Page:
Limiting pre-hospital care resource deployment in a simulated major incident

Guillaume Alinier, John Meyer, Mourad Hamzaoui, Raouf Mraidi, Susan Spohr, Ardee Domingo, Mohamed Jabeur, Binny Varghese, Angelo Gagarin, Vernon Naidoo, Casey Walker, Mongi Mahmoud

Research output: Contribution to conferenceAbstract


Background and Aim: Emergency preparedness is a key aspect of civil security. Other than “alphabet” or “of off the shelf” courses that individuals can attend for their professional development, it is important for emergency services to arrange their own training activities, customised to their own setting and with their own resources. Qatar’s national Ambulance Service (HMCAS) has recently purchased major incident vehicles and equipment and rewritten the Major Incident Response (MIR) plan. Linking with a system-wide training exercise focusing on the hospital facilities, HMCAS ceased the opportunity to simulate an explosion on a university campus to test the new MIR plan. Our aim was to do this without compromising real emergency call coverage.

Material and methods: The scheduled simulated major incident included 271 casualties with different degrees of injuries represented either as simulated patients (actors with moulaged wounds), mannequins, and paper patients with pictures. The casualties were 13 deceased, 147 green (117 paper patients, others were simulated patients), 61 yellow (simulated patients), 50 red (19 mannequins, others were simulated patients). Receiving facilities were spread throughout Qatar and had a copy of the complete set of patient cards. To save time and resources, a particular strategy was used to “virtually” transport casualties. At the exit of the campus, unit number and patient information (including treatment received) were collected by exercise control staff (ECS) and entered on a shared file to inform receiving facilities’ ECS about which patients to account for and pull out from the patient folder at the Emergency Department (ED) in the form of a paper or simulated patient, with a treatment update, at the expected time of arrival. Ambulances now available could immediately return to scene under a new call sign without ever leaving the campus. Simulated patients who were not transported, removed any bandages, collected a new patient card, went to the make-up station, and returned to the scene.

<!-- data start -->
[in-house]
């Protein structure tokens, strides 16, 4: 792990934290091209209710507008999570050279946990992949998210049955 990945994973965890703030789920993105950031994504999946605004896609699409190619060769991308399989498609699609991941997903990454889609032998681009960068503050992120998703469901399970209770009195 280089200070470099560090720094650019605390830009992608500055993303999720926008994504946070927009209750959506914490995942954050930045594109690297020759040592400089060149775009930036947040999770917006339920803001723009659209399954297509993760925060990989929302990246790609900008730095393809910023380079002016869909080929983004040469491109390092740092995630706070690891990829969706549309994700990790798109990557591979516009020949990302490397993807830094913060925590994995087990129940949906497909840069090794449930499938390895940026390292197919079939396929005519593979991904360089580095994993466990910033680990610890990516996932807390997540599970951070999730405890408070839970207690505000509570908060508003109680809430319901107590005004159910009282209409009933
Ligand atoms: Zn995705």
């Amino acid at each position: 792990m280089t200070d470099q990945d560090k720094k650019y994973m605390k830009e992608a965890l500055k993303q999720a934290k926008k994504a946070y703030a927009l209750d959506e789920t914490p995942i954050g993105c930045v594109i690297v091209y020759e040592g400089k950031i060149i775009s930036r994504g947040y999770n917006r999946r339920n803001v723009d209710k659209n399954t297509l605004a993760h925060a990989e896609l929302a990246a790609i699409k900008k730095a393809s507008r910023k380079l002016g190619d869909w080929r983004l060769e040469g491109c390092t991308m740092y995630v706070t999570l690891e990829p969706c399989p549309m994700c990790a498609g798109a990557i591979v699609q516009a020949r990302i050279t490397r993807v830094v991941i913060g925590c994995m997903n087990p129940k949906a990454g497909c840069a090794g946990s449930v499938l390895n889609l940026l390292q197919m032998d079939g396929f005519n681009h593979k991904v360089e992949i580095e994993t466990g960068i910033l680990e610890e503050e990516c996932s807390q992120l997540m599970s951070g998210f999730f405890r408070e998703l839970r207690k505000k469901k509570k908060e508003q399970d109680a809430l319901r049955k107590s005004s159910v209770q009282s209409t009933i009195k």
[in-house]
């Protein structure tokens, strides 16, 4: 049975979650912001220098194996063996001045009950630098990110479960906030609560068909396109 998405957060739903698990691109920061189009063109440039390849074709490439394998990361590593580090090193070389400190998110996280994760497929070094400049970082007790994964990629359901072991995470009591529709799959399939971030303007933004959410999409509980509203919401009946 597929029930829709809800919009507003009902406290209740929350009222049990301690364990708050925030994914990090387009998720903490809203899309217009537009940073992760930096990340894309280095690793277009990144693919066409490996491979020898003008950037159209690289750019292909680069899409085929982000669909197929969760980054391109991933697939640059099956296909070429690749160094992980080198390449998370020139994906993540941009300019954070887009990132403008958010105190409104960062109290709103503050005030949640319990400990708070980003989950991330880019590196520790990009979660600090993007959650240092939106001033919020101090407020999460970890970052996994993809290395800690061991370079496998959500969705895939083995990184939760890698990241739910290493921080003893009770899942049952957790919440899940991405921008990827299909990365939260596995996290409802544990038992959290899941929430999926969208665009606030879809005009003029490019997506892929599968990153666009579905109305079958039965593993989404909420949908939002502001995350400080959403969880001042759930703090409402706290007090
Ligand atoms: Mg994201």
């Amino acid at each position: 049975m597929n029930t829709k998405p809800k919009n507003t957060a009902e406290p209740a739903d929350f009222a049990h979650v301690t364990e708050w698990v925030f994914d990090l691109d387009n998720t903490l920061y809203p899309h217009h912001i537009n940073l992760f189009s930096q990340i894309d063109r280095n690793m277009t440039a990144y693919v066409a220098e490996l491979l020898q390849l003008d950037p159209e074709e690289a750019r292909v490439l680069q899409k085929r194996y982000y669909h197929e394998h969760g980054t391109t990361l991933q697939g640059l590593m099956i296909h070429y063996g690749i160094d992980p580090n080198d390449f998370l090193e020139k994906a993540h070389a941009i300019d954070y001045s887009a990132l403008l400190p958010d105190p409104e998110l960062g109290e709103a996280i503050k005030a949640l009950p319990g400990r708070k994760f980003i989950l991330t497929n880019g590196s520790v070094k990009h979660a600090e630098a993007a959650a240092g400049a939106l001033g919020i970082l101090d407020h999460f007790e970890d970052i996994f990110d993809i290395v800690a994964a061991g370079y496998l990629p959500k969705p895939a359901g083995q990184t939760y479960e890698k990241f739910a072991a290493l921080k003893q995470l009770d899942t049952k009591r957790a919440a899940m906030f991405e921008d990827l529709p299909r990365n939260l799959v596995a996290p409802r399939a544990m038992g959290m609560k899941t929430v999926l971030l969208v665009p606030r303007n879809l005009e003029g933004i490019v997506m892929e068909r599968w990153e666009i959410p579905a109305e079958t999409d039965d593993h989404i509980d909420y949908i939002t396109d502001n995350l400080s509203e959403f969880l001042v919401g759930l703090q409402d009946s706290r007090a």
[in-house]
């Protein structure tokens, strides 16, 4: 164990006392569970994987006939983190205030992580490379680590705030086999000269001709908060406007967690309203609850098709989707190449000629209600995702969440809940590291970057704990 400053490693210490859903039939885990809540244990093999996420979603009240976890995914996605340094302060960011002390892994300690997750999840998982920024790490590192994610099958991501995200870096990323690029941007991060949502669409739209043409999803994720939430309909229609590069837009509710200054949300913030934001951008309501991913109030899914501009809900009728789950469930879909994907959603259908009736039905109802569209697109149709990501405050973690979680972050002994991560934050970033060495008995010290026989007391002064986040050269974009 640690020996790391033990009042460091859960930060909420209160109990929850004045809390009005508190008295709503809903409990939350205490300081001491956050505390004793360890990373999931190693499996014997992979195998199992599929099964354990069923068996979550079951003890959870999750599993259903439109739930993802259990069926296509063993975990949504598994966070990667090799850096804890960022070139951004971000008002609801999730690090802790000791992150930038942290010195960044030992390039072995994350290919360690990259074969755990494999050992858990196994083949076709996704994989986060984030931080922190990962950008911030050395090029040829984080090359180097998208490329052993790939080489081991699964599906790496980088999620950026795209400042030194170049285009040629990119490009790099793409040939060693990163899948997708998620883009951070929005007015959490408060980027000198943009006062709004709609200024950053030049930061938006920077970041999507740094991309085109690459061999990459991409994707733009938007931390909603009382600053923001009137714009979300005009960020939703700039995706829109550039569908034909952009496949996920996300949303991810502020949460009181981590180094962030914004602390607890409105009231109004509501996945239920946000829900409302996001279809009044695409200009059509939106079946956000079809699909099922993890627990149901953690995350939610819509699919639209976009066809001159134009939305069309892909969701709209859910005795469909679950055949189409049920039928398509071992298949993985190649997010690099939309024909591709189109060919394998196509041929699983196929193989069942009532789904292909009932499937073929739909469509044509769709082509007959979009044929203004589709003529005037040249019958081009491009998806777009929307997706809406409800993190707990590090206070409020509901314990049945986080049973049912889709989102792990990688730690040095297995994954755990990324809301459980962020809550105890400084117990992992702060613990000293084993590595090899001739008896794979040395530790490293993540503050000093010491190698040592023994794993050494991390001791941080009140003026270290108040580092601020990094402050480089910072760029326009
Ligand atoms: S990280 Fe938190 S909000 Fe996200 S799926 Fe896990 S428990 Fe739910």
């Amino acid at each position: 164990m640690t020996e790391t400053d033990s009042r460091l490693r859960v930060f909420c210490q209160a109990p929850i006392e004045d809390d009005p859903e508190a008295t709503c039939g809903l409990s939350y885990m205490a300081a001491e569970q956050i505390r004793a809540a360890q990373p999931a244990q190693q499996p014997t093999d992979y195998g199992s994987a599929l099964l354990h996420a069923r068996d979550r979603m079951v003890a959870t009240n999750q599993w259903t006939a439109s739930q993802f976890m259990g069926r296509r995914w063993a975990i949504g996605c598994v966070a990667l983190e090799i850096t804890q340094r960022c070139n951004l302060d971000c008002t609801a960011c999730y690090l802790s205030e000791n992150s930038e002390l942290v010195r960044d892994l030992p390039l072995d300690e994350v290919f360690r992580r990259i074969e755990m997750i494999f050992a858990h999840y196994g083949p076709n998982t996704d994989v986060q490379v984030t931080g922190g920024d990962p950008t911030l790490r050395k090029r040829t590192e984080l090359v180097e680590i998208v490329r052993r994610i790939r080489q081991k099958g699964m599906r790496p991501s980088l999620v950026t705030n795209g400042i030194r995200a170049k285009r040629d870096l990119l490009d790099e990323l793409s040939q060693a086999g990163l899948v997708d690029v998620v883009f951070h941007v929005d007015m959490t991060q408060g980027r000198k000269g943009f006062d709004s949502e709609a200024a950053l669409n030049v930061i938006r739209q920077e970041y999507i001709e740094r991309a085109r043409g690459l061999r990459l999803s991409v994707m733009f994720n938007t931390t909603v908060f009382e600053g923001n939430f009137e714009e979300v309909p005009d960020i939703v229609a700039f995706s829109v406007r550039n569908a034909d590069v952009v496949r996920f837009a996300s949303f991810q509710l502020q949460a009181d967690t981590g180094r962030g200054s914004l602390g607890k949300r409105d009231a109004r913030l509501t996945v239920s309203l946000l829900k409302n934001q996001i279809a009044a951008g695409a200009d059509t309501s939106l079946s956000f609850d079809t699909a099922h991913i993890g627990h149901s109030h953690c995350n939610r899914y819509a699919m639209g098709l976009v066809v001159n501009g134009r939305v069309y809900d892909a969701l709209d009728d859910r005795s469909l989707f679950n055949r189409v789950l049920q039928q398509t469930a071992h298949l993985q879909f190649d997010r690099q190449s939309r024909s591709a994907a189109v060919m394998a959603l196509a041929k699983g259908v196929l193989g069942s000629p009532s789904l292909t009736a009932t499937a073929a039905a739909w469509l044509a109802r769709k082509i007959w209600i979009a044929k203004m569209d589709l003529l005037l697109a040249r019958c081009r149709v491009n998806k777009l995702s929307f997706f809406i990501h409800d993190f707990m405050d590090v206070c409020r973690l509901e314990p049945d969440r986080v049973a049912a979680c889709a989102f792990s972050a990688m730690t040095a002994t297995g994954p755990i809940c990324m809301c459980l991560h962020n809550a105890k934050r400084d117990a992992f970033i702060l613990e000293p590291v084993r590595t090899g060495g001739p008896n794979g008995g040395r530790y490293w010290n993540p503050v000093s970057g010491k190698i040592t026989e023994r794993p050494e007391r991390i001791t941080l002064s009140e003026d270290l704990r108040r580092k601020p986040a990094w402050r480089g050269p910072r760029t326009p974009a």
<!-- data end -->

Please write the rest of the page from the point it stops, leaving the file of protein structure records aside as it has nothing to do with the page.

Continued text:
To test the system wide response, EDs received simulated patients, mannequins, and paper patients handed over by the few ambulance crews who actually remained in the same location throughout the whole exercise. In addition self-presenting patients went to specific hospital facilities according to a pre-set time schedule. All patients had a patient card with presenting condition parameters for clinicians to assess and help with the triage process. The 122 simulated patients to represent casualties were actually role played by 126 actors due to the virtual transport to receiving facilities and swap of live for paper patients or on scene simulated patients being re-enacted by their standby “double” at ED.

Results and Conclusions: Our approach allowed the saving of ambulance travel time thanks to the swapping/recycling of patients on scene and at receiving facilities. 20 ambulances/0 green buses were deployed as opposed to an expected 36 ambulances/6 green buses. The exercise met the objectives of the ambulance service however some of the receiving facilities did not feel stretched enough by the volume of patients. Part of the issue is that some of paper patients loaded into the ambulances in addition to simulated patients were not reported to the ECS at the campus exit and hence never virtually arrived at any of the receiving facilities. Greater emphasis should be placed on briefing participants how to manage paper patients.
Original languageEnglish
Publication statusPublished - 15 Jun 2016
Event22nd Annual Meeting of the Society in Europe for Simulation Applied to Medicine - Lisbon, Portugal
Duration: 15 Jun 201617 Jun 2016


Conference22nd Annual Meeting of the Society in Europe for Simulation Applied to Medicine


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